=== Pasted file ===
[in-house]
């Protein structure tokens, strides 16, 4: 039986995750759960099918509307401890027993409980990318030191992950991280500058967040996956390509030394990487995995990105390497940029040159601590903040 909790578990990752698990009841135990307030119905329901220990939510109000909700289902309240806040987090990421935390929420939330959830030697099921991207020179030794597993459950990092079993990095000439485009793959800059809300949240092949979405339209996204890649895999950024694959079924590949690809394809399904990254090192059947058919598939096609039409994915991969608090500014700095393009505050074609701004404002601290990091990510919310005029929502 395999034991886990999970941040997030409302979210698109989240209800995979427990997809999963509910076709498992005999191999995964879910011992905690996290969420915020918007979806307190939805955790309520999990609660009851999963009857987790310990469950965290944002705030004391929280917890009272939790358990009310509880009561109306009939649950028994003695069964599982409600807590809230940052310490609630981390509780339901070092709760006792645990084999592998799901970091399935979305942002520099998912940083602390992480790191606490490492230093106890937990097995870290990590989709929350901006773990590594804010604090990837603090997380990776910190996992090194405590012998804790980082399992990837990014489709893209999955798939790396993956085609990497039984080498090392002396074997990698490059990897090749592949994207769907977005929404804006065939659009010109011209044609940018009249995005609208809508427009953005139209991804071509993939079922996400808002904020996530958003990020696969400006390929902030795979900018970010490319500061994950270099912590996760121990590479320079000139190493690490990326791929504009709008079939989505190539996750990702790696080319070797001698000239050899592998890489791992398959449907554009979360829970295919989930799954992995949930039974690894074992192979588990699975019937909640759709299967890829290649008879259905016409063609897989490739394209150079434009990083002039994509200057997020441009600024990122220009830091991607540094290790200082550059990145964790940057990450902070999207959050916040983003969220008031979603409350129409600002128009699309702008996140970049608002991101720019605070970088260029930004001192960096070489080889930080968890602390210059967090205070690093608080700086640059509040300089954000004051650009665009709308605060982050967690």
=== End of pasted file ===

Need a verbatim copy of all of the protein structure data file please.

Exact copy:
[in-house]
């Protein structure tokens, strides 16, 4: 039986995750759960099918509307401890027993409980990318030191992950991280500058967040996956390509030394990487995995990105390497940029040159601590903040 909790578990990752698990009841135990307030119905329901220990939510109000909700289902309240806040987090990421935390929420939330959830030697099921991207020179030794597993459950990092079993990095000439485009793959800059809300949240092949979405339209996204890649895999950024694959079924590949690809394809399904990254090192059947058919598939096609039409994915991969608090500014700095393009505050074609701004404002601290990091990510919310005029929502 395999034991886990999970941040997030409302979210698109989240209800995979427990997809999963509910076709498992005999191999995964879910011992905690996290969420915020918007979806307190939805955790309520999990609660009851999963009857987790310990469950965290944002705030004391929280917890009272939790358990009310509880009561109306009939649950028994003695069964599982409600807590809230940052310490609630981390509780339901070092709760006792645990084999592998799901970091399935979305942002520099998912940083602390992480790191606490490492230093106890937990097995870290990590989709929350901006773990590594804010604090990837603090997380990776910190996992090194405590012998804790980082399992990837990014489709893209999955798939790396993956085609990497039984080498090392002396074997990698490059990897090749592949994207769907977005929404804006065939659009010109011209044609940018009249995005609208809508427009953005139209991804071509993939079922996400808002904020996530958003990020696969400006390929902030795979900018970010490319500061994950270099912590996760121990590479320079000139190493690490990326791929504009709008079939989505190539996750990702790696080319070797001698000239050899592998890489791992398959449907554009979360829970295919989930799954992995949930039974690894074992192979588990699975019937909640759709299967890829290649008879259905016409063609897989490739394209150079434009990083002039994509200057997020441009600024990122220009830091991607540094290790200082550059990145964790940057990450902070999207959050916040983003969220008031979603409350129409600002128009699309702008996140970049608002991101720019605070970088260029930004001192960096070489080889930080968890602390210059967090205070690093608080700086640059509040300089954000004051650009665009709308605060982050967690």